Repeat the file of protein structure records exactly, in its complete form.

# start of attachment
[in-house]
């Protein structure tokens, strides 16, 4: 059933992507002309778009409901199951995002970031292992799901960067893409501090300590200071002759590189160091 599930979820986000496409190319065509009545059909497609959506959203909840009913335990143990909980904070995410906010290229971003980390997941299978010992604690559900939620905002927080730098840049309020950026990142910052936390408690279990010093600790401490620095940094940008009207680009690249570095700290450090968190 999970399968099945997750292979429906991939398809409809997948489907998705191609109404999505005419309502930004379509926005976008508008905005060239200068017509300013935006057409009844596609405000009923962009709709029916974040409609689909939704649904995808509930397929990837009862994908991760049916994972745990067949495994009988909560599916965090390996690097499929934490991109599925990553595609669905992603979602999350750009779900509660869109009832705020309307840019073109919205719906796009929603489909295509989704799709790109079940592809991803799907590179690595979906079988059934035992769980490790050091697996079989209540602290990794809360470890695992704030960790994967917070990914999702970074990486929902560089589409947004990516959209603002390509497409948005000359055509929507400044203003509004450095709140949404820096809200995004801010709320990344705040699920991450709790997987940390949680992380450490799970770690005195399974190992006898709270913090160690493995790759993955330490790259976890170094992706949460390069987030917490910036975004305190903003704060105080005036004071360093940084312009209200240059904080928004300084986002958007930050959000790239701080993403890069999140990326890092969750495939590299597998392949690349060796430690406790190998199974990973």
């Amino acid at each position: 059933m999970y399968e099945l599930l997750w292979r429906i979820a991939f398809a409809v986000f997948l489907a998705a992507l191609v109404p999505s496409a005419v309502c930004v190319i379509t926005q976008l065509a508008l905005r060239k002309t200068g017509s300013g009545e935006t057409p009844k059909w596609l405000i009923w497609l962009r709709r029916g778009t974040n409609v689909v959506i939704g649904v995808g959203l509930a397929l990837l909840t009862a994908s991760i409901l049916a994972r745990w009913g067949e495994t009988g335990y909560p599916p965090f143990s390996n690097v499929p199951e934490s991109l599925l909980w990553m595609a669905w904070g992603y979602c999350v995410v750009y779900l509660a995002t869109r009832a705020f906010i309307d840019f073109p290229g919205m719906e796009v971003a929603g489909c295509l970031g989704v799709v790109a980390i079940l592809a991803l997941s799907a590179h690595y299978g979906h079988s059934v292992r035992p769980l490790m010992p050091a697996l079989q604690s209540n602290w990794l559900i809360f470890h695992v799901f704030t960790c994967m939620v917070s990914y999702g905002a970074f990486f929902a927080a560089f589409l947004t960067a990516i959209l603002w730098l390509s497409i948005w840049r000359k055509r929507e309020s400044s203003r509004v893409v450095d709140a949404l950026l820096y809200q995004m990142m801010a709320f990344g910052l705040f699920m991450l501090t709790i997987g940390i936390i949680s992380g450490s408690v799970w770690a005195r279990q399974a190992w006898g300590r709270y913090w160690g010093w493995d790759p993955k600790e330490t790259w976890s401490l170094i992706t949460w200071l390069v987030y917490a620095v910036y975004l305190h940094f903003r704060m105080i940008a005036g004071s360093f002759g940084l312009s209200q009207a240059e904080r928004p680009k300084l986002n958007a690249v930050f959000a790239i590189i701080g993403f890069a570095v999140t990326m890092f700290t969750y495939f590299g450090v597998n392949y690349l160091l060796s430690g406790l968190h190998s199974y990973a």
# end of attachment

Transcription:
[in-house]
């Protein structure tokens, strides 16, 4: 059933992507002309778009409901199951995002970031292992799901960067893409501090300590200071002759590189160091 599930979820986000496409190319065509009545059909497609959506959203909840009913335990143990909980904070995410906010290229971003980390997941299978010992604690559900939620905002927080730098840049309020950026990142910052936390408690279990010093600790401490620095940094940008009207680009690249570095700290450090968190 999970399968099945997750292979429906991939398809409809997948489907998705191609109404999505005419309502930004379509926005976008508008905005060239200068017509300013935006057409009844596609405000009923962009709709029916974040409609689909939704649904995808509930397929990837009862994908991760049916994972745990067949495994009988909560599916965090390996690097499929934490991109599925990553595609669905992603979602999350750009779900509660869109009832705020309307840019073109919205719906796009929603489909295509989704799709790109079940592809991803799907590179690595979906079988059934035992769980490790050091697996079989209540602290990794809360470890695992704030960790994967917070990914999702970074990486929902560089589409947004990516959209603002390509497409948005000359055509929507400044203003509004450095709140949404820096809200995004801010709320990344705040699920991450709790997987940390949680992380450490799970770690005195399974190992006898709270913090160690493995790759993955330490790259976890170094992706949460390069987030917490910036975004305190903003704060105080005036004071360093940084312009209200240059904080928004300084986002958007930050959000790239701080993403890069999140990326890092969750495939590299597998392949690349060796430690406790190998199974990973």
């Amino acid at each position: 059933m999970y399968e099945l599930l997750w292979r429906i979820a991939f398809a409809v986000f997948l489907a998705a992507l191609v109404p999505s496409a005419v309502c930004v190319i379509t926005q976008l065509a508008l905005r060239k002309t200068g017509s300013g009545e935006t057409p009844k059909w596609l405000i009923w497609l962009r709709r029916g778009t974040n409609v689909v959506i939704g649904v995808g959203l509930a397929l990837l909840t009862a994908s991760i409901l049916a994972r745990w009913g067949e495994t009988g335990y909560p599916p965090f143990s390996n690097v499929p199951e934490s991109l599925l909980w990553m595609a669905w904070g992603y979602c999350v995410v750009y779900l509660a995002t869109r009832a705020f906010i309307d840019f073109p290229g919205m719906e796009v971003a929603g489909c295509l970031g989704v799709v790109a980390i079940l592809a991803l997941s799907a590179h690595y299978g979906h079988s059934v292992r035992p769980l490790m010992p050091a697996l079989q604690s209540n602290w990794l559900i809360f470890h695992v799901f704030t960790c994967m939620v917070s990914y999702g905002a970074f990486f929902a927080a560089f589409l947004t960067a990516i959209l603002w730098l390509s497409i948005w840049r000359k055509r929507e309020s400044s203003r509004v893409v450095d709140a949404l950026l820096y809200q995004m990142m801010a709320f990344g910052l705040f699920m991450l501090t709790i997987g940390i936390i949680s992380g450490s408690v799970w770690a005195r279990q399974a190992w006898g300590r709270y913090w160690g010093w493995d790759p993955k600790e330490t790259w976890s401490l170094i992706t949460w200071l390069v987030y917490a620095v910036y975004l305190h940094f903003r704060m105080i940008a005036g004071s360093f002759g940084l312009s209200q009207a240059e904080r928004p680009k300084l986002n958007a690249v930050f959000a790239i590189i701080g993403f890069a570095v999140t990326m890092f700290t969750y495939f590299g450090v597998n392949y690349l160091l060796s430690g406790l968190h190998s199974y990973a």